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See Also




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Citations


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Citations



  1. ^ Mills, A.D., Dictionary of English Place-Names. Oxford: Oxford University Press, 1991. Print. (ISBN 0-19-869156-4)

Other References

  1. Bradford, William. History of Plymouth Plantation 1620-1647 Edited by Samuel Eliot Morrison 2 Volumes. New York: Russell and Russell, 1968. Print.
  2. Zieber, Eugene. Heraldry in America. Philadelphia: Genealogical Publishing Co. Print.
  3. Le Patourel, John. The Norman Empire. New York: Oxford University Press, 1976. Print. (ISBN 0-19-822525-3).
  4. Mills, A.D. Dictionary of English Place-Names. Oxford: Oxford University Press, 1991. Print. (ISBN 0-19-869156-4).
  5. Magnusson, Magnus. Chambers Biographical Dictionary 5th edition. Edinburgh: W & R Chambers, 1990. Print.
  6. MacAulay, Thomas Babington. History of England from the Accession of James the Second 4 volumes. New York: Harper and Brothers, 1879. Print.
  7. Hitching, F.K and S. Hitching. References to English Surnames in 1601-1602. Walton On Thames: 1910. Print. (ISBN 0-8063-0181-3).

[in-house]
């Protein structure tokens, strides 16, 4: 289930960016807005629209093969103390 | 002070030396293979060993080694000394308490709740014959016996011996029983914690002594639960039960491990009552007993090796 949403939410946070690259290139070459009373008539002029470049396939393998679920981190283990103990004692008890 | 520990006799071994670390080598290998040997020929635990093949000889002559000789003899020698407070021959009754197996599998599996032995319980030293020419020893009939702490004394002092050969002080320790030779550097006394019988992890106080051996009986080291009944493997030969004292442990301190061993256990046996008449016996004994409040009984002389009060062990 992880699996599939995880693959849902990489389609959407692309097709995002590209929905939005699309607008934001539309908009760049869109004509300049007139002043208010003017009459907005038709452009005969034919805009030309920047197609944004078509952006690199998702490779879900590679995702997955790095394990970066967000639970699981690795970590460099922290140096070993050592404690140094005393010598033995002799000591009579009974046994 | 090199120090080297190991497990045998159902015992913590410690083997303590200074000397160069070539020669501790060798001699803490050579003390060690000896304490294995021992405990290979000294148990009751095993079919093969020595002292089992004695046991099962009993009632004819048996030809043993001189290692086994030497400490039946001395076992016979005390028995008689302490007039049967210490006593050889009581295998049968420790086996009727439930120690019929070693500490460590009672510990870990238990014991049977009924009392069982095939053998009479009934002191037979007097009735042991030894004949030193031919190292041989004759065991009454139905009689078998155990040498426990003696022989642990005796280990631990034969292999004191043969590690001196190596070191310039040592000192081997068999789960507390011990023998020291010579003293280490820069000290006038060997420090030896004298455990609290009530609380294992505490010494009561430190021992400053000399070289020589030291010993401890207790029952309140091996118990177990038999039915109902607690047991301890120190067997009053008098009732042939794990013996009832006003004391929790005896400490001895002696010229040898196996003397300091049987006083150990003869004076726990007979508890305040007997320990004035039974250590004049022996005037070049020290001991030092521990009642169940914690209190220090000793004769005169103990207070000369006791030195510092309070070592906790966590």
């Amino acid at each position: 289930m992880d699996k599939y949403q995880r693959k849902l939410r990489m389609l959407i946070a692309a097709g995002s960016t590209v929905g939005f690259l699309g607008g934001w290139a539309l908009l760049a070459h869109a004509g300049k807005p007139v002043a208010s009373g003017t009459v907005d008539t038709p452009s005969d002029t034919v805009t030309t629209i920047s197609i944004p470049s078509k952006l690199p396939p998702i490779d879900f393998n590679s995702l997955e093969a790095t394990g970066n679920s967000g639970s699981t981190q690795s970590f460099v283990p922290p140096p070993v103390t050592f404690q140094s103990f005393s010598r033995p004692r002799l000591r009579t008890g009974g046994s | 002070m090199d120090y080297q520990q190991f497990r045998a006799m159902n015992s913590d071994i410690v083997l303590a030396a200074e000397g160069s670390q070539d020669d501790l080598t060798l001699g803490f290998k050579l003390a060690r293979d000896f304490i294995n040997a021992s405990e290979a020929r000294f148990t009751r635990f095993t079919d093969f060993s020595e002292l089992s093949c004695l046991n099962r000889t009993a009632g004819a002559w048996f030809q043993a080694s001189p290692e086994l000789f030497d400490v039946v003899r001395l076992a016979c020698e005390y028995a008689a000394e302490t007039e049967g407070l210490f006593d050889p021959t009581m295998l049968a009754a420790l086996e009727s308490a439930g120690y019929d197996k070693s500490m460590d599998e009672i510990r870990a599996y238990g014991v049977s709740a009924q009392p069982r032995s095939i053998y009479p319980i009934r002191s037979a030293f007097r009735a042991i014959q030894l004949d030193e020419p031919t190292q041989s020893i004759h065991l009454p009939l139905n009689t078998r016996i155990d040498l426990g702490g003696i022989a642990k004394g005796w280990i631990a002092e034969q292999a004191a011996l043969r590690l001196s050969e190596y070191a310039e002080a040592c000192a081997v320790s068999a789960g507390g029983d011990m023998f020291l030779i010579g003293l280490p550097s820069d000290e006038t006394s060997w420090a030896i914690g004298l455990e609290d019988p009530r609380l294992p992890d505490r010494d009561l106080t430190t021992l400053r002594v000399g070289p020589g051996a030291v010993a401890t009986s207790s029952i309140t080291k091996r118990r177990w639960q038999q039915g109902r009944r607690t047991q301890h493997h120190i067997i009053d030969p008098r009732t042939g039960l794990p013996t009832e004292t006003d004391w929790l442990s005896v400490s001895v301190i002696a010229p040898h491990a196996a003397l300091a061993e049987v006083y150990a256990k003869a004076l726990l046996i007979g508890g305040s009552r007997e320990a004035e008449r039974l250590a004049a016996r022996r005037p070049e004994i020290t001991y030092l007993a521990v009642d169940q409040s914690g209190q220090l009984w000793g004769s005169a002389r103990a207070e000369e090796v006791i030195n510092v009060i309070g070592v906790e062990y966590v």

8. Best, Hugh. Debrett's Texas Peerage. New York: Coward-McCann, 1983. Print. (ISBN 069811244X).
  9. Skordas, Guest. Ed. The Early Settlers of Maryland an Index to Names or Immigrants Complied from Records of Land Patents 1633-1680 in the Hall of Records Annapolis, Maryland. Baltimore: Genealogical Publishing, 1968. Print.
  10. Bullock, L.G. Historical Map of England and Wales. Edinburgh: Bartholomew and Son, 1971. Print.
  11. ...

The Sweatghan Family Crest was acquired from the Houseofnames.com archives. The Sweatghan Family Crest was drawn according to heraldic standards based on published blazons. We generally include the oldest published family crest once associated with each surname.

This page was last modified on 28 August 2011 at 08:57.